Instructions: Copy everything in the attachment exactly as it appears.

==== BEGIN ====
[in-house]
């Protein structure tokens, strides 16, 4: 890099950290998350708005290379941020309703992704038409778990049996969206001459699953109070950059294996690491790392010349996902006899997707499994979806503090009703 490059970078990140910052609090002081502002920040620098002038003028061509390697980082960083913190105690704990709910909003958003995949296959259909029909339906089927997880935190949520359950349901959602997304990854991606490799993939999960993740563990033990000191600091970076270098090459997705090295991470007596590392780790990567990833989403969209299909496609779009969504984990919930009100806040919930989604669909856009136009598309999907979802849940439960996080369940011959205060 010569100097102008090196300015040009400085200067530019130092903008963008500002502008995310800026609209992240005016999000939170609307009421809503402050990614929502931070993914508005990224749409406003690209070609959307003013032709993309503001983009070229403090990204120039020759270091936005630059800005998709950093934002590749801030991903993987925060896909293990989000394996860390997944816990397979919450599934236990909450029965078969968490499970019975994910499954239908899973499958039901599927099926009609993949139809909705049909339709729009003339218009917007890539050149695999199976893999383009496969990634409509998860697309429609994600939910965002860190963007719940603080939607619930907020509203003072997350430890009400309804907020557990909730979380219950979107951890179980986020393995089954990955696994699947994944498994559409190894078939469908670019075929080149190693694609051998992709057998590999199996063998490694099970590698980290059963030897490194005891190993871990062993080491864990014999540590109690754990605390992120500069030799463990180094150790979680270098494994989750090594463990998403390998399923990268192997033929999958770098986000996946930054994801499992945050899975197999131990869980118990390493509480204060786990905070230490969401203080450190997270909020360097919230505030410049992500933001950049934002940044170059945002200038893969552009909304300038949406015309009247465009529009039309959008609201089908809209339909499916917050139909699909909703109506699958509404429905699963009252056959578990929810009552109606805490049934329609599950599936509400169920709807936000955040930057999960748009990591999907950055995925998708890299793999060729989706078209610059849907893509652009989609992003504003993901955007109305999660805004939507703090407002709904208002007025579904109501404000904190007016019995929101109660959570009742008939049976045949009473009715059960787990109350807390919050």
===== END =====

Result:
[in-house]
């Protein structure tokens, strides 16, 4: 890099950290998350708005290379941020309703992704038409778990049996969206001459699953109070950059294996690491790392010349996902006899997707499994979806503090009703 490059970078990140910052609090002081502002920040620098002038003028061509390697980082960083913190105690704990709910909003958003995949296959259909029909339906089927997880935190949520359950349901959602997304990854991606490799993939999960993740563990033990000191600091970076270098090459997705090295991470007596590392780790990567990833989403969209299909496609779009969504984990919930009100806040919930989604669909856009136009598309999907979802849940439960996080369940011959205060 010569100097102008090196300015040009400085200067530019130092903008963008500002502008995310800026609209992240005016999000939170609307009421809503402050990614929502931070993914508005990224749409406003690209070609959307003013032709993309503001983009070229403090990204120039020759270091936005630059800005998709950093934002590749801030991903993987925060896909293990989000394996860390997944816990397979919450599934236990909450029965078969968490499970019975994910499954239908899973499958039901599927099926009609993949139809909705049909339709729009003339218009917007890539050149695999199976893999383009496969990634409509998860697309429609994600939910965002860190963007719940603080939607619930907020509203003072997350430890009400309804907020557990909730979380219950979107951890179980986020393995089954990955696994699947994944498994559409190894078939469908670019075929080149190693694609051998992709057998590999199996063998490694099970590698980290059963030897490194005891190993871990062993080491864990014999540590109690754990605390992120500069030799463990180094150790979680270098494994989750090594463990998403390998399923990268192997033929999958770098986000996946930054994801499992945050899975197999131990869980118990390493509480204060786990905070230490969401203080450190997270909020360097919230505030410049992500933001950049934002940044170059945002200038893969552009909304300038949406015309009247465009529009039309959008609201089908809209339909499916917050139909699909909703109506699958509404429905699963009252056959578990929810009552109606805490049934329609599950599936509400169920709807936000955040930057999960748009990591999907950055995925998708890299793999060729989706078209610059849907893509652009989609992003504003993901955007109305999660805004939507703090407002709904208002007025579904109501404000904190007016019995929101109660959570009742008939049976045949009473009715059960787990109350807390919050």